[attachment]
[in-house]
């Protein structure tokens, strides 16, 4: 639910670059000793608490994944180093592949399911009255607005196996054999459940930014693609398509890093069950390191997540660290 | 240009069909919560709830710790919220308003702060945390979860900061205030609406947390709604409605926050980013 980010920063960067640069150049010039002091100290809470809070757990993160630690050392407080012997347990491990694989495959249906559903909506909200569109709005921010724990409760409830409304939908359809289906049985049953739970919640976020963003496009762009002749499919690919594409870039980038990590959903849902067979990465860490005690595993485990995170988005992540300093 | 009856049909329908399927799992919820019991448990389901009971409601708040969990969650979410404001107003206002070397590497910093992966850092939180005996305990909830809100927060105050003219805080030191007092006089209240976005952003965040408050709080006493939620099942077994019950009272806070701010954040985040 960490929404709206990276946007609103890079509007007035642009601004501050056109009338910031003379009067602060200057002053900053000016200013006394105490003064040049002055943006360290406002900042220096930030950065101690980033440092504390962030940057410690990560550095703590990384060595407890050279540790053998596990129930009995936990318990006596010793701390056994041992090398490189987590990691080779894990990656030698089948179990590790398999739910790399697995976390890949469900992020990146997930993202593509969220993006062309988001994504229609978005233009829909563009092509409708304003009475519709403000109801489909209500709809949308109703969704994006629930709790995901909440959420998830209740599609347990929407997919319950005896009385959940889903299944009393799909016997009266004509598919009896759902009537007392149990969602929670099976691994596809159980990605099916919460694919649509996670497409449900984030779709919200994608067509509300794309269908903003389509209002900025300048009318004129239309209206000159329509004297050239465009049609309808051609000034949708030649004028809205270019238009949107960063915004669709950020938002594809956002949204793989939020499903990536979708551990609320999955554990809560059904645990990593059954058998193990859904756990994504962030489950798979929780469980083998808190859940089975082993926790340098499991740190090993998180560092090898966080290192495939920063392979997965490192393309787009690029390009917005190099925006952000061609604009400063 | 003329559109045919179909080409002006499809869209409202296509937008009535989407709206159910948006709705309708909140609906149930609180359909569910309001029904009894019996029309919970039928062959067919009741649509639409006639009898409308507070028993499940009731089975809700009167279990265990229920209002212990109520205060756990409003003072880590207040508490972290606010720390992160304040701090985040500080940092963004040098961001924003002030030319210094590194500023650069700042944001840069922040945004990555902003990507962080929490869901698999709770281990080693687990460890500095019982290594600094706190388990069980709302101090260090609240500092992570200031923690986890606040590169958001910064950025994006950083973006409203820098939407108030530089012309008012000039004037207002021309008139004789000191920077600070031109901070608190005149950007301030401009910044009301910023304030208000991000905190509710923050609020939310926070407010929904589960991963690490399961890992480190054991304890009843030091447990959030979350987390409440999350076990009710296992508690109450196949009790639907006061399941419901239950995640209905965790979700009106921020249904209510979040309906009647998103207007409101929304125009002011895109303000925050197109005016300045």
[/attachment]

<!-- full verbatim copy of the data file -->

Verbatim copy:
[in-house]
């Protein structure tokens, strides 16, 4: 639910670059000793608490994944180093592949399911009255607005196996054999459940930014693609398509890093069950390191997540660290 | 240009069909919560709830710790919220308003702060945390979860900061205030609406947390709604409605926050980013 980010920063960067640069150049010039002091100290809470809070757990993160630690050392407080012997347990491990694989495959249906559903909506909200569109709005921010724990409760409830409304939908359809289906049985049953739970919640976020963003496009762009002749499919690919594409870039980038990590959903849902067979990465860490005690595993485990995170988005992540300093 | 009856049909329908399927799992919820019991448990389901009971409601708040969990969650979410404001107003206002070397590497910093992966850092939180005996305990909830809100927060105050003219805080030191007092006089209240976005952003965040408050709080006493939620099942077994019950009272806070701010954040985040 960490929404709206990276946007609103890079509007007035642009601004501050056109009338910031003379009067602060200057002053900053000016200013006394105490003064040049002055943006360290406002900042220096930030950065101690980033440092504390962030940057410690990560550095703590990384060595407890050279540790053998596990129930009995936990318990006596010793701390056994041992090398490189987590990691080779894990990656030698089948179990590790398999739910790399697995976390890949469900992020990146997930993202593509969220993006062309988001994504229609978005233009829909563009092509409708304003009475519709403000109801489909209500709809949308109703969704994006629930709790995901909440959420998830209740599609347990929407997919319950005896009385959940889903299944009393799909016997009266004509598919009896759902009537007392149990969602929670099976691994596809159980990605099916919460694919649509996670497409449900984030779709919200994608067509509300794309269908903003389509209002900025300048009318004129239309209206000159329509004297050239465009049609309808051609000034949708030649004028809205270019238009949107960063915004669709950020938002594809956002949204793989939020499903990536979708551990609320999955554990809560059904645990990593059954058998193990859904756990994504962030489950798979929780469980083998808190859940089975082993926790340098499991740190090993998180560092090898966080290192495939920063392979997965490192393309787009690029390009917005190099925006952000061609604009400063 | 003329559109045919179909080409002006499809869209409202296509937008009535989407709206159910948006709705309708909140609906149930609180359909569910309001029904009894019996029309919970039928062959067919009741649509639409006639009898409308507070028993499940009731089975809700009167279990265990229920209002212990109520205060756990409003003072880590207040508490972290606010720390992160304040701090985040500080940092963004040098961001924003002030030319210094590194500023650069700042944001840069922040945004990555902003990507962080929490869901698999709770281990080693687990460890500095019982290594600094706190388990069980709302101090260090609240500092992570200031923690986890606040590169958001910064950025994006950083973006409203820098939407108030530089012309008012000039004037207002021309008139004789000191920077600070031109901070608190005149950007301030401009910044009301910023304030208000991000905190509710923050609020939310926070407010929904589960991963690490399961890992480190054991304890009843030091447990959030979350987390409440999350076990009710296992508690109450196949009790639907006061399941419901239950995640209905965790979700009106921020249904209510979040309906009647998103207007409101929304125009002011895109303000925050197109005016300045």